Savior, Like a Shepherd
Titus Hine has always taken care of others. First in protecting his brother and sister from the men his mother entertained. Even more so after her death, when the townspeople refused to help the orphans of a town prostitute. He’s been protector and provider, despite the hardships. He’s learned that no one will help, no one cares and if he wants to survive he’ll have to rely on his own strength not just for himself but his family as well.
Then a stranger shows him the kindness and help no one else seems willing to. Between her kindness and the lecture she gives the Christian Leaders, Titus’s life takes an unexpected turn for the better. With help and provision from the local believers things should be easier, his burdens are lifted. So why does it feel like life is spinning out of control?
Can Titus learn that while man may fail him there is One who will never fail? Can he learn to allow God to be the Shepherd of his life and lead him? Or will life continue to push him every which way?
In This Series...
The ground shook and a rumble sounded through the air as the train squealed to a stop. Maybe, just maybe, I could carry someone’s bags without the porter taking notice. And then there was the even bigger maybe: Maybe I could get enough money to at least buy a crust of bread for Trevor and Tabitha to share.
I hid behind the boxes in the freight yard and kept one eye on the porter, and the other on the second-class passenger car. The porter had his attention on the first-class car, so I slipped into the gathering crowd.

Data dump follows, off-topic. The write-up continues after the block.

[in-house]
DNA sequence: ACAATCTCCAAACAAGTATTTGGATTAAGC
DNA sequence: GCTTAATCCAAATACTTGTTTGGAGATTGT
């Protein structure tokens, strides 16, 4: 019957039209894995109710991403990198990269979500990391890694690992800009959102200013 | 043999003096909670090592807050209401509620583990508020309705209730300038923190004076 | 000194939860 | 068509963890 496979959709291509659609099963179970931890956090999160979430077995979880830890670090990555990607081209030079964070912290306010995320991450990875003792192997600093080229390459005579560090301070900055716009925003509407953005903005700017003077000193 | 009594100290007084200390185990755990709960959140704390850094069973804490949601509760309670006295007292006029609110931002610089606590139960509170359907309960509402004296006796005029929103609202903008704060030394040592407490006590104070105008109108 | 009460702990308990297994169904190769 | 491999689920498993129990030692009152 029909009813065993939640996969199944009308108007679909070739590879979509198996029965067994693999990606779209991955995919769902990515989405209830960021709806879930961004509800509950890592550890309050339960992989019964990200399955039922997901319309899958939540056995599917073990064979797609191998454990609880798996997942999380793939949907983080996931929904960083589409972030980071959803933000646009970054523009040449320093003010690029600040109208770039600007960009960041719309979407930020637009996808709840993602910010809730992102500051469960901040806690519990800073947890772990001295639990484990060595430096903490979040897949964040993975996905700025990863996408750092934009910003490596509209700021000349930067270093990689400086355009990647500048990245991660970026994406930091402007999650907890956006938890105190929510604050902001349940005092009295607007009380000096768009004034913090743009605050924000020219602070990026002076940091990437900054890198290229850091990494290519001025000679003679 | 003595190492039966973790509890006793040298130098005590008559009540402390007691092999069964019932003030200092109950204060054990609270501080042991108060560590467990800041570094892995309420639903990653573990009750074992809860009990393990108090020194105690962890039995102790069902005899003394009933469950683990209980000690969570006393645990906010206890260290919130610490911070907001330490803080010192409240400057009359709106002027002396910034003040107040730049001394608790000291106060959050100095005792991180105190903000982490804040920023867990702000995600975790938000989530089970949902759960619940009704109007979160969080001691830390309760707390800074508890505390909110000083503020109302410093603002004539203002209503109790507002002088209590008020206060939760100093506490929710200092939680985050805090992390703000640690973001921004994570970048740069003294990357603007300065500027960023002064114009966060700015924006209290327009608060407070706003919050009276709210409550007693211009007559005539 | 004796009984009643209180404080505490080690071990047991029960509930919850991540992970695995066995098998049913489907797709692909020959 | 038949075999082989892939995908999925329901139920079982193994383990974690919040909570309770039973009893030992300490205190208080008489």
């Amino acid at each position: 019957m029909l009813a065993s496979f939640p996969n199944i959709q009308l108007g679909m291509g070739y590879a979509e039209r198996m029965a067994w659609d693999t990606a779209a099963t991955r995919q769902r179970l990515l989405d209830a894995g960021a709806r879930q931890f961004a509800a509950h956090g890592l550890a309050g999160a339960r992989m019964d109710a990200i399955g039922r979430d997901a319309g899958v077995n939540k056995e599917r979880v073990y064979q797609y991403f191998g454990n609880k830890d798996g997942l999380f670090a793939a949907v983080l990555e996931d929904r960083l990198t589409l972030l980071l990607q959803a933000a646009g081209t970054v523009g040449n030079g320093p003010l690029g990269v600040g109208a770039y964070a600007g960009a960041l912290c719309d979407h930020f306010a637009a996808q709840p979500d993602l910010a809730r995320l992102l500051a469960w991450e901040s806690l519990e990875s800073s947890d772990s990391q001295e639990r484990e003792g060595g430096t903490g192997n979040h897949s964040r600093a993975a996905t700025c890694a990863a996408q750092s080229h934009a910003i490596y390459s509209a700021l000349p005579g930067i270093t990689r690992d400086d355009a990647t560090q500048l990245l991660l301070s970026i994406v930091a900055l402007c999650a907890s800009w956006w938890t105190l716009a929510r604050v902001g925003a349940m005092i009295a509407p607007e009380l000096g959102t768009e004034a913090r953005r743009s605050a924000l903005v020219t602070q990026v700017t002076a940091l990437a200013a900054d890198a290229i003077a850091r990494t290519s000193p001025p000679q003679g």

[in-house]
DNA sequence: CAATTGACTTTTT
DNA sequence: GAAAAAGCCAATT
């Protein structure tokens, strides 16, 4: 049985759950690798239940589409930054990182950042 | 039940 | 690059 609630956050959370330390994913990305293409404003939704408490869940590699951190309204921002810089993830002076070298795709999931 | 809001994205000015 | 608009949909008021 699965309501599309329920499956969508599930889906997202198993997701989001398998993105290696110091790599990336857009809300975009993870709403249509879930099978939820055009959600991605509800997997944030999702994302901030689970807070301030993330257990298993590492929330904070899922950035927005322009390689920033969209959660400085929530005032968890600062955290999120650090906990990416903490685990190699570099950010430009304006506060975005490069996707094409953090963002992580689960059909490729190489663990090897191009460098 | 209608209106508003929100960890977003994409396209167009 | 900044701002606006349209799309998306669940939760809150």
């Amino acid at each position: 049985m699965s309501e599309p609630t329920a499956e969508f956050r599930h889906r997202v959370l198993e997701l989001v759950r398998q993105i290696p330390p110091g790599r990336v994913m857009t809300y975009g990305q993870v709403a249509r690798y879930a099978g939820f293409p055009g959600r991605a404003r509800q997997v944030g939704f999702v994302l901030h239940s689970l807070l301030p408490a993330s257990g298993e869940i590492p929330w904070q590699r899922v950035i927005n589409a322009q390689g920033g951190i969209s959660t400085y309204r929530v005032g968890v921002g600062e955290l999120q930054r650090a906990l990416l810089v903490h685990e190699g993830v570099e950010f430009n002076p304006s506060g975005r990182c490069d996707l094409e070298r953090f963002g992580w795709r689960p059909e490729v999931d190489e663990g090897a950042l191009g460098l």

A pretty young woman stepped out of the second-class car, took a few quick steps out of the way, and then checked her pocket watch. I thought that rather odd. Why would she be more concerned about the time than if someone was there to meet her? And where was her escort? Surely she hadn’t traveled alone.
The time on the watch must have concerned her, because she hurried down to the baggage car and spoke with the porter. I edged closer and got there in time to hear her frustration.
“I don’t mean to be insistent, but I need to get on the next stagecoach and it leaves in less than an hour.”
“All right, I’ll find it. But you’d better find someone to carry the trunk for you.”
“Thank you, sir. You are a true gentleman.”
As she looked around and the porter turned back to the baggage car, I tugged on her sleeve lightly. “Did I hear that you need some help, ma’am?”
The lady smiled. “Yes, I do. Do you think you could carry my trunk to the stage office and show me the way there?”
I grinned. “Sure!” My face fell almost as quickly. “Well, it depends on how heavy the trunk is.”
She put a hand on my arm. “How about you try it once they find the trunk and if you can’t, you can help me find someone else.”
My grin returned. “Thank you, ma’am.”
“You can call me Miss Brown,” she said.
“Yes, Miss Brown.”
The porter came over with a trunk. “Here you are, Miss.” He saw me before I could duck out of sight. “Didn’t I tell you to stay away? We don’t need your kind around here. Now git!”
I started to skulk away when Miss Brown inserted herself between us. “I’ve hired this young man to carry my trunk for me. I’d appreciate it if you would leave him alone. If you don’t, I’ll take back my words from earlier about you being a gentleman.”
I peeked around Miss Brown in time to see the porter’s eyes look heavenward. “Whatever you say. I wouldn’t want a boy like him carrying my trunk.”
“Why not? He may not have the cleanest of clothing, but you likely know nothing about why his clothes aren’t clean. Now if you’ll excuse me, I have to catch the stage.”
While Miss Brown defended me for no reason, I went over and picked up the trunk. It was heavy, but I could manage it.
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